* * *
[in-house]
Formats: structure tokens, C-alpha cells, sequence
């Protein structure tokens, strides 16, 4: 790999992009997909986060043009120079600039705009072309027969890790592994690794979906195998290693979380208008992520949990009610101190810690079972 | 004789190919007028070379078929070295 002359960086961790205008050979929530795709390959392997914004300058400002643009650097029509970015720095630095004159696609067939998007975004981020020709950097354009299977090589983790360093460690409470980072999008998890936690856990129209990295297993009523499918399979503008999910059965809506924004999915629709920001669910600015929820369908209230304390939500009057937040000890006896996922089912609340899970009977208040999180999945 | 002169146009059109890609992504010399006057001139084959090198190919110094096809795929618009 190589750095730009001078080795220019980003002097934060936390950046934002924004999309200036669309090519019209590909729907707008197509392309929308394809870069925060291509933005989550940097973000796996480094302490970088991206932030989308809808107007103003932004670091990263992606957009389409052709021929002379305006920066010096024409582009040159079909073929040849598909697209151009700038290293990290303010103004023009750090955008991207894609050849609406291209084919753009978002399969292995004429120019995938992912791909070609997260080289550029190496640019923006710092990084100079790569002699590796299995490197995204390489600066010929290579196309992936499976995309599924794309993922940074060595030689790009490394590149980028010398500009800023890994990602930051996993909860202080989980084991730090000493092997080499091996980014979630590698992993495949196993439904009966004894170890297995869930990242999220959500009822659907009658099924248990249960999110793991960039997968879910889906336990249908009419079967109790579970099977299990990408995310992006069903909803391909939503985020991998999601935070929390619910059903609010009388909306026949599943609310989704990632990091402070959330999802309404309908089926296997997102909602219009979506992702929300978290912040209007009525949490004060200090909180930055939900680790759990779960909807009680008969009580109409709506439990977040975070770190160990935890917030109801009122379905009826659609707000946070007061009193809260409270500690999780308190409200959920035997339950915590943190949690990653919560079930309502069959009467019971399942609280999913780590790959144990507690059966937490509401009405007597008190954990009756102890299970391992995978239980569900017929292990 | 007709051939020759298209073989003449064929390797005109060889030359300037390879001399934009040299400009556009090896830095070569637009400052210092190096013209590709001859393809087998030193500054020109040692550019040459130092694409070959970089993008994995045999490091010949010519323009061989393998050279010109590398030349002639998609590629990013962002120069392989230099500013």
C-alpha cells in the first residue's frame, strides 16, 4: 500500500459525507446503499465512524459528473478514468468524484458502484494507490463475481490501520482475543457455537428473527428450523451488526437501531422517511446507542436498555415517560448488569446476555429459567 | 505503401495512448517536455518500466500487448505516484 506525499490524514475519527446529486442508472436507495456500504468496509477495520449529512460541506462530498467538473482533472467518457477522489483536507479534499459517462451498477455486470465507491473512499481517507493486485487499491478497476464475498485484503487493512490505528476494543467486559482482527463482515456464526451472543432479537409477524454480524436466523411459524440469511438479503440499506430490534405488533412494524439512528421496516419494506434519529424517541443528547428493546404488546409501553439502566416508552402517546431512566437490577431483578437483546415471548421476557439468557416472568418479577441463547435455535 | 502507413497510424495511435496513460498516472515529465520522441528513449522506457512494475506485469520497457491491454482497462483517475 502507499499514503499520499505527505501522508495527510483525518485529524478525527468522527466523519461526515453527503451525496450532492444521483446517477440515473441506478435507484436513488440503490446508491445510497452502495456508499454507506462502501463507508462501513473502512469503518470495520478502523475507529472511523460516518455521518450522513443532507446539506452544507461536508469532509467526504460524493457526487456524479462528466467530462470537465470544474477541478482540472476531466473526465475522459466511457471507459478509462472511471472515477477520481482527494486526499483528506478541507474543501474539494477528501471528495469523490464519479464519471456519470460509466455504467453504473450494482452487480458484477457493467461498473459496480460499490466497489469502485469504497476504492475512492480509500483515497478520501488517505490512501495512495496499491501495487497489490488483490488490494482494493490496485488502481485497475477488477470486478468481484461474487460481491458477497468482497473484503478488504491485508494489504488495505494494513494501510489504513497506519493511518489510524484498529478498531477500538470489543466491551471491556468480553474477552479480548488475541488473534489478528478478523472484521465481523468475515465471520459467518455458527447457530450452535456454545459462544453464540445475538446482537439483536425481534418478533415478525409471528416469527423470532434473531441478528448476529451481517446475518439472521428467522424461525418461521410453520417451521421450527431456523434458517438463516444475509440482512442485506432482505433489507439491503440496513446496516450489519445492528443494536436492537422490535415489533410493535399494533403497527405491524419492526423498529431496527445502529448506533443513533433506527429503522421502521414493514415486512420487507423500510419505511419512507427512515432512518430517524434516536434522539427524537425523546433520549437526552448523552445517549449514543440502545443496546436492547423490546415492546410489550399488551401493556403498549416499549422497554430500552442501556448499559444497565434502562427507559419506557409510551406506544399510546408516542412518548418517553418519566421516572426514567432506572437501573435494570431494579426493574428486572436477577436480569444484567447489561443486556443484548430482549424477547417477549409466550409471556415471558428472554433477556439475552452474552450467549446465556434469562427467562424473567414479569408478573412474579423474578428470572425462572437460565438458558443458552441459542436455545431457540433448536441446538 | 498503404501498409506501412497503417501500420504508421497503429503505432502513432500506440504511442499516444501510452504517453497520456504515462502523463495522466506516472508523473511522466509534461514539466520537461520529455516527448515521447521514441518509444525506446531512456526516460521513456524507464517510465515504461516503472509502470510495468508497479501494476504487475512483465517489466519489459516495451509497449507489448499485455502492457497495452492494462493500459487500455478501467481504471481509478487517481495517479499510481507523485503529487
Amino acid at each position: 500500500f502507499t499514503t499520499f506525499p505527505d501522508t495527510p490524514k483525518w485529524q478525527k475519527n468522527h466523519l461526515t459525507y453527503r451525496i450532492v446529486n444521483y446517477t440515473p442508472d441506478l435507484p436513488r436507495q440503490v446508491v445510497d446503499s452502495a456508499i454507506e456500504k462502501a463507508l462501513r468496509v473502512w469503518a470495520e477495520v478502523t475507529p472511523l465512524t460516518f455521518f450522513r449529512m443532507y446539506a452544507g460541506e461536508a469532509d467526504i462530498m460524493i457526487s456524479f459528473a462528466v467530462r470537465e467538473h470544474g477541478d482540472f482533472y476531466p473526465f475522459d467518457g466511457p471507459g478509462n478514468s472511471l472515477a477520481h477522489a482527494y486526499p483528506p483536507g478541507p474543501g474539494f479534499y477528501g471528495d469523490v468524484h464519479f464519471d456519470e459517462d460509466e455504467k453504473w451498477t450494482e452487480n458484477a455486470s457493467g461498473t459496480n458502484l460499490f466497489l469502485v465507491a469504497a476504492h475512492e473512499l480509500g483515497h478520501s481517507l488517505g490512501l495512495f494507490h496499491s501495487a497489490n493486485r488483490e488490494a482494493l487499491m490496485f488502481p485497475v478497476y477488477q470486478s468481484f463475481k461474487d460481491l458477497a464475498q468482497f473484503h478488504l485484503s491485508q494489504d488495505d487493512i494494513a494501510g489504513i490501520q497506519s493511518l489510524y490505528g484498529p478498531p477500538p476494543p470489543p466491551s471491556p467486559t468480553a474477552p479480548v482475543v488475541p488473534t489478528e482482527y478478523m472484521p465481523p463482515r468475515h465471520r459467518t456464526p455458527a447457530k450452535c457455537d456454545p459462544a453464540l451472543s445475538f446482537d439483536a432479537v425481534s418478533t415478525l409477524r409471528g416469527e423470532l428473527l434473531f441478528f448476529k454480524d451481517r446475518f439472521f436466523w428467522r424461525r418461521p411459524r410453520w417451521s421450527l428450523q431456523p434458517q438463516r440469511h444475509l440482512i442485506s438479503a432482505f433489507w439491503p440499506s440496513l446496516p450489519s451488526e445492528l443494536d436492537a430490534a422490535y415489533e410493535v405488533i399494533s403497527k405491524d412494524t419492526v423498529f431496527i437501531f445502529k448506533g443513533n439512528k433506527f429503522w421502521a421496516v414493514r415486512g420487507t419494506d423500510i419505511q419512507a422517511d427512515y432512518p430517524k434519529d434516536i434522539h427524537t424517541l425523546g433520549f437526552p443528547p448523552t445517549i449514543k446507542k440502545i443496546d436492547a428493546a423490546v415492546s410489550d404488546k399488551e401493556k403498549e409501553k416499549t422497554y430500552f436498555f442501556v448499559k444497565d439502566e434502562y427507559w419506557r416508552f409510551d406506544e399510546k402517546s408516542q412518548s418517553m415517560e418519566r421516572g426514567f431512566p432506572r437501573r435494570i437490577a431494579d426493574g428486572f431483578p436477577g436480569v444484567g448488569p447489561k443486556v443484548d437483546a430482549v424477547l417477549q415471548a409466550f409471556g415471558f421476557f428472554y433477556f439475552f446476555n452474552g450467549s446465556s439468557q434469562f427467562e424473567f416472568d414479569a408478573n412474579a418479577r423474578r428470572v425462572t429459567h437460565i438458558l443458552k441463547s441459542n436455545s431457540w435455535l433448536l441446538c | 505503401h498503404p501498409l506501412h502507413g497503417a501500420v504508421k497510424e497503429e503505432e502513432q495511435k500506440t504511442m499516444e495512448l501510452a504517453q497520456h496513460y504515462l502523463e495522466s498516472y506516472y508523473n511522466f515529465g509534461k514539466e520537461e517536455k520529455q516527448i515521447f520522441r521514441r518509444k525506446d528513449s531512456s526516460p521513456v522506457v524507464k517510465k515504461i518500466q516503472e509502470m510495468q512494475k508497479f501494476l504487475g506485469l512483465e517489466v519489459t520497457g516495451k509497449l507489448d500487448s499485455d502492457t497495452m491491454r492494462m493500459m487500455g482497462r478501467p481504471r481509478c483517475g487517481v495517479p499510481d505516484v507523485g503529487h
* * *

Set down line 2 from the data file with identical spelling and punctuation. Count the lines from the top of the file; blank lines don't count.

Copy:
Formats: structure tokens, C-alpha cells, sequence